Well, certainly in the English-speaking world most of us get our first exposure to mead by reading about it in Beowulf, which is set in a Danish mead-hall. And the Norse countries do have a proud and long history of meadmaking. But mead has been known by different names across the globe by a wide variety of peoples and cultures for a very long time. Anywhere that honeybees, and therefore honey, can be found mead has been known.
So what is the history of mead, then?
Mead has a claim on the title "oldest fermented beverage". It is thought that even in our hunter-gatherer stage, people could have been fermenting honey diluted with water in wineskins and drinking the resulting magic elixir. Perhaps not the finest of vintages, but effective nonetheless! This fermentation would have happened spontaneously at first, but early meadmakers would have found it worth repeating in order to set the mood around the campfire at night.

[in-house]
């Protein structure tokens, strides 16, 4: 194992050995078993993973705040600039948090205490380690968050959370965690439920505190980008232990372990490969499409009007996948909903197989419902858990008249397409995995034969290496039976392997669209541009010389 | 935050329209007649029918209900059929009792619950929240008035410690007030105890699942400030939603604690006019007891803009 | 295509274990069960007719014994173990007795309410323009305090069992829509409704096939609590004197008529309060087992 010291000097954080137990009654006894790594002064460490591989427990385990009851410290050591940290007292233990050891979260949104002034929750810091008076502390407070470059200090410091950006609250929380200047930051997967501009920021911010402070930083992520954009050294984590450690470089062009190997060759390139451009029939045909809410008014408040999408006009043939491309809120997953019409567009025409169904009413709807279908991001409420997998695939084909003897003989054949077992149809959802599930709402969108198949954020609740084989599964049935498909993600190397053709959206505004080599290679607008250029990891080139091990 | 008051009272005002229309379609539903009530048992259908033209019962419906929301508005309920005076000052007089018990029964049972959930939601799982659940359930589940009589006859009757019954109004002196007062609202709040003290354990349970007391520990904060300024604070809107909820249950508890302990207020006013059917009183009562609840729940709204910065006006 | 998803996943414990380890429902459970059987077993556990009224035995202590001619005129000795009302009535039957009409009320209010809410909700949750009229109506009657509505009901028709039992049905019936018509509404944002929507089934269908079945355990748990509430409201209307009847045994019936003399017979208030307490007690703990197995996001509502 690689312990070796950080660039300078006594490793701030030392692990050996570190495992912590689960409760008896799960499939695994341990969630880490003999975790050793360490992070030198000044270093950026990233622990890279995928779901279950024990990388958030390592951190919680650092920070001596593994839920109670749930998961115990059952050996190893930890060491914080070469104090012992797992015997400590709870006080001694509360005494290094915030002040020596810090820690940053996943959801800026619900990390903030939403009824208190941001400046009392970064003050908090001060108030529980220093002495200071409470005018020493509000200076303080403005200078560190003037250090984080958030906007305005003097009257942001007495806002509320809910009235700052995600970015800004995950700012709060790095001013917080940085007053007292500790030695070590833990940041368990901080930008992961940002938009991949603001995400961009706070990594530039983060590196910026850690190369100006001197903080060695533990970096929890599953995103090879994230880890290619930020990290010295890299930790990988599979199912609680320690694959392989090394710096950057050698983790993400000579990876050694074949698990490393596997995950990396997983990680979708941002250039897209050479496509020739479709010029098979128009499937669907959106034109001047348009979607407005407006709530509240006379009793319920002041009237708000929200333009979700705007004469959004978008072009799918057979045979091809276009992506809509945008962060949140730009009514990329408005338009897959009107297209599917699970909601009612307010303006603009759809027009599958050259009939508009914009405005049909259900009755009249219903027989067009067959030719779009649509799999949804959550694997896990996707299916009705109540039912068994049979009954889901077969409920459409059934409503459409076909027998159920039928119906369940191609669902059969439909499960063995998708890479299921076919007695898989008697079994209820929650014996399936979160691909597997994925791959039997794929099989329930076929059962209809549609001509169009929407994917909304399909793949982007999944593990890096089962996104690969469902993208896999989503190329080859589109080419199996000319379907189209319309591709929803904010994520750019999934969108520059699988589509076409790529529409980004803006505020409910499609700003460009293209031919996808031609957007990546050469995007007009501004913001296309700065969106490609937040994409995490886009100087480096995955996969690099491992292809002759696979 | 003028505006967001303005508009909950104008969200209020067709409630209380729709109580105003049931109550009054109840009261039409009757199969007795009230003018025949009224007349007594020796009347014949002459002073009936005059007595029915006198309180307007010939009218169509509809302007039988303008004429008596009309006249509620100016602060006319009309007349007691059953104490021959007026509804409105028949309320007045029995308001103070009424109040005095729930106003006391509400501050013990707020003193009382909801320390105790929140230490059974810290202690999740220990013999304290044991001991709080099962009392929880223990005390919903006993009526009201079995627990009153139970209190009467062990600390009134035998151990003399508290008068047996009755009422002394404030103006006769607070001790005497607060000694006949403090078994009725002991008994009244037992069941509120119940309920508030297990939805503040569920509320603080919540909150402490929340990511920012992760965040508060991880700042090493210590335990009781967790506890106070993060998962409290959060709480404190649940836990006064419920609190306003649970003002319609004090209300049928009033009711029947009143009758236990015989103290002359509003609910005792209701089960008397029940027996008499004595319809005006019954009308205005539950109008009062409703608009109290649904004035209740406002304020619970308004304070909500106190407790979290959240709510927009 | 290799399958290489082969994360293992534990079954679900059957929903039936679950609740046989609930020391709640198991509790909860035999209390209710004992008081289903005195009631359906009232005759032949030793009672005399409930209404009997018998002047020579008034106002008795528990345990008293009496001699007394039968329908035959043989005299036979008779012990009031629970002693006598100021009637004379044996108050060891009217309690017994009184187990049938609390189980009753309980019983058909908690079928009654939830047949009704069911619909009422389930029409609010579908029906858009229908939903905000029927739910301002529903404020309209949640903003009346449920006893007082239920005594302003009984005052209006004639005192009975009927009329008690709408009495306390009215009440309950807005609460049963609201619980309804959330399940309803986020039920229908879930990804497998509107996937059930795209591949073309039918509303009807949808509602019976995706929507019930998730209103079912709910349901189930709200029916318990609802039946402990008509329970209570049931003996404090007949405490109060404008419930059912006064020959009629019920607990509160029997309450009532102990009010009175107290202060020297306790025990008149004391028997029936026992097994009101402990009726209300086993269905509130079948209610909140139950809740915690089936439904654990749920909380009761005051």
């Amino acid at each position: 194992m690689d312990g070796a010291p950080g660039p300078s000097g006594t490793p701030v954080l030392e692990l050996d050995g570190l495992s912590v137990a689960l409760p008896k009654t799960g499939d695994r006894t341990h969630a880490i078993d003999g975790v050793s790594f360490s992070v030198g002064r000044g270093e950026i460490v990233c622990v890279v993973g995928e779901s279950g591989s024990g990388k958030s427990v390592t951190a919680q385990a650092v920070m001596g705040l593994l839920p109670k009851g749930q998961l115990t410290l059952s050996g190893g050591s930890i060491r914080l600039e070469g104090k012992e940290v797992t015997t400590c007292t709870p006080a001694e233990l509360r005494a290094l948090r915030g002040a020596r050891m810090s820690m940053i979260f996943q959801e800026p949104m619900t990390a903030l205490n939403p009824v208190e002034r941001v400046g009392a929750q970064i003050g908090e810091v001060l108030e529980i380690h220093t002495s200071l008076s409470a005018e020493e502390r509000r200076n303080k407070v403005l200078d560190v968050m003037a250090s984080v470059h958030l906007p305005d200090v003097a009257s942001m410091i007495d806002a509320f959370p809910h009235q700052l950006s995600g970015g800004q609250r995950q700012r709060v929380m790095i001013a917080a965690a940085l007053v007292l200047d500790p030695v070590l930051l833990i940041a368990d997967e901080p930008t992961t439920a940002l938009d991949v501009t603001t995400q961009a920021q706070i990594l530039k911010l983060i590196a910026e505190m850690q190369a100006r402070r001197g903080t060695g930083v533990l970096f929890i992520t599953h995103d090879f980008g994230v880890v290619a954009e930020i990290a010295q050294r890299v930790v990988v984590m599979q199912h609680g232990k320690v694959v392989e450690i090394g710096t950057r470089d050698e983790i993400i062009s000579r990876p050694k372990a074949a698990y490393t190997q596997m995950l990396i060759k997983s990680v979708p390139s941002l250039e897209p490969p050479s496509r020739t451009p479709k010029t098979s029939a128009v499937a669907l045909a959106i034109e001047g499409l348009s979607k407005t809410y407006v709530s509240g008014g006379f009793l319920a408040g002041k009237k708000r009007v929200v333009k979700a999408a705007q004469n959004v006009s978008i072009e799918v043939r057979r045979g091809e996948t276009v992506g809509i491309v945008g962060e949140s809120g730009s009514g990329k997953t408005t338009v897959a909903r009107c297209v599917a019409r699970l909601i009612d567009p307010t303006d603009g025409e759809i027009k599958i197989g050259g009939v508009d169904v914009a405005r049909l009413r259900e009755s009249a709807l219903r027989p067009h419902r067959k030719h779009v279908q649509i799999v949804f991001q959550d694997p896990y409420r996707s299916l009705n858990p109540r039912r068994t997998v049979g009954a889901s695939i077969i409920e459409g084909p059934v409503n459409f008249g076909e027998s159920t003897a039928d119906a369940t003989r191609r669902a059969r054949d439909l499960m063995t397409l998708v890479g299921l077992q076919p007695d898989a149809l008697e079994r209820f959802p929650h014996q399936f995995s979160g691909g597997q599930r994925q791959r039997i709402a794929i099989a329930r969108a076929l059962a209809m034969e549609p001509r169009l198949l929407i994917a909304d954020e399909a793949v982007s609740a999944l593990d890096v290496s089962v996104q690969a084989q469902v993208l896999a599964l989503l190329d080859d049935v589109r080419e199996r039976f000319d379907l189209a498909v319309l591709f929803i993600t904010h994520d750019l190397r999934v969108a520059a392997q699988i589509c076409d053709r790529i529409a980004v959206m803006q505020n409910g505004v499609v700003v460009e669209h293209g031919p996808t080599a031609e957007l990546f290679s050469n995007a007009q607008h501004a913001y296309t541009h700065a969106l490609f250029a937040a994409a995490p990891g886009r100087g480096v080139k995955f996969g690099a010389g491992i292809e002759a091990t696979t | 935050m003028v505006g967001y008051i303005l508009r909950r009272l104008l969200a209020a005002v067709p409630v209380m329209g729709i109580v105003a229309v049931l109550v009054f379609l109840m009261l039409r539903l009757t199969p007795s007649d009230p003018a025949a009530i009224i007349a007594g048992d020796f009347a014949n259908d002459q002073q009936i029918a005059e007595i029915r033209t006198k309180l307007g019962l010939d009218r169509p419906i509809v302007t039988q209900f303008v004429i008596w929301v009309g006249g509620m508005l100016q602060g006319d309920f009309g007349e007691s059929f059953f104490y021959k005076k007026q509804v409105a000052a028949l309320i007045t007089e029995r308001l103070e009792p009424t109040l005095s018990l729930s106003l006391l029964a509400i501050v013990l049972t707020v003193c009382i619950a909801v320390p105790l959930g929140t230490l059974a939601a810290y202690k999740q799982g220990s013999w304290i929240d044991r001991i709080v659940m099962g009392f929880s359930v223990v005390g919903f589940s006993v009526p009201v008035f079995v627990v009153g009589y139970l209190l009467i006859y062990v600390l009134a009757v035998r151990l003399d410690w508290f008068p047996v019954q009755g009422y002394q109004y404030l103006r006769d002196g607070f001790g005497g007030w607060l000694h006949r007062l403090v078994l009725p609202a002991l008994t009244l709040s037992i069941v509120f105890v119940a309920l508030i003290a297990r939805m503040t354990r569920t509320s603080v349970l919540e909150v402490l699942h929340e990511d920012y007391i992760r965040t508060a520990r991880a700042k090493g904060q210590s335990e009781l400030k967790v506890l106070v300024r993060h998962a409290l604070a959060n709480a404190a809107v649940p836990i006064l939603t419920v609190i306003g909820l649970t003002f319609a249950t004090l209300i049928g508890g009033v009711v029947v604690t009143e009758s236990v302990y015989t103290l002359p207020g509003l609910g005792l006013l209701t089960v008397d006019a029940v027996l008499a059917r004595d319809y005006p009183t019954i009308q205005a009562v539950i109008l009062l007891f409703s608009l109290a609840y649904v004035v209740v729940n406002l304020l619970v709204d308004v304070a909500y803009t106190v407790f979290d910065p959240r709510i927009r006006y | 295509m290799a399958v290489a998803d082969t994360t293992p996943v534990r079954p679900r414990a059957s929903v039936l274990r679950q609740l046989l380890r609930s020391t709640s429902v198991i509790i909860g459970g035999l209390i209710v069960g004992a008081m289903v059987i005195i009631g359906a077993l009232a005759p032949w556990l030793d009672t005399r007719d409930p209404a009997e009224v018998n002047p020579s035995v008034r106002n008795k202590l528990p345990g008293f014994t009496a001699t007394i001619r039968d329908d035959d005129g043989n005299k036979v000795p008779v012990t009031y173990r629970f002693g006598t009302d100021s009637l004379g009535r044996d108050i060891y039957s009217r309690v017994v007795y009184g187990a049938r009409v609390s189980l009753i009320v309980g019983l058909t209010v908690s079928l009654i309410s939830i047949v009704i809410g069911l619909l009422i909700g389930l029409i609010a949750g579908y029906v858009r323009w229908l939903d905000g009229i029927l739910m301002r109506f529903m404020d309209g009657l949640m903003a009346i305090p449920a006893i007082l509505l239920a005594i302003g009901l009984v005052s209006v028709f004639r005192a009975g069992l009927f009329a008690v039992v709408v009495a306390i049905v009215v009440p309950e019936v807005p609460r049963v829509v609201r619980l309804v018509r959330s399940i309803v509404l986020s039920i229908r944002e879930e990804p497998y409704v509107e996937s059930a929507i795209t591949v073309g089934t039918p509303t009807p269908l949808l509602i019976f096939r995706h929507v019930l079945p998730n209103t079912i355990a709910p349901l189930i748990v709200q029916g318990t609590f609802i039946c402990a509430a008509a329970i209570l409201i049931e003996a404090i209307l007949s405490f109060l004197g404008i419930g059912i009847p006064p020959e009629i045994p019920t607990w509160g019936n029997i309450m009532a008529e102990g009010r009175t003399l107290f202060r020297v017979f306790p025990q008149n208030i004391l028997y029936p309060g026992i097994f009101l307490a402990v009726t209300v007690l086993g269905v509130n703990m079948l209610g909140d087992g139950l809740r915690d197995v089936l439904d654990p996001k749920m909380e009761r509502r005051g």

Ancient cultures around the world are known to have made mead or mead-like beverages, from the Ancient Greek Nectar, "drink of the gods" to the Soma of Vedic scrolls. Mead often had an association with religion, ceremony, and royalty. The ancient Egyptians believed that bees were messengers of the gods, and the honey divine in nature. It is said that the tradition of a "honeymoon" comes from giving a newly wed couple enough mead to keep them libated for a cycle of the moon. Mead has continued to be popular in much of the world- eastern Europe and the Sahel region of Africa have maintained a meadmaking tradition from antiquity to modern times.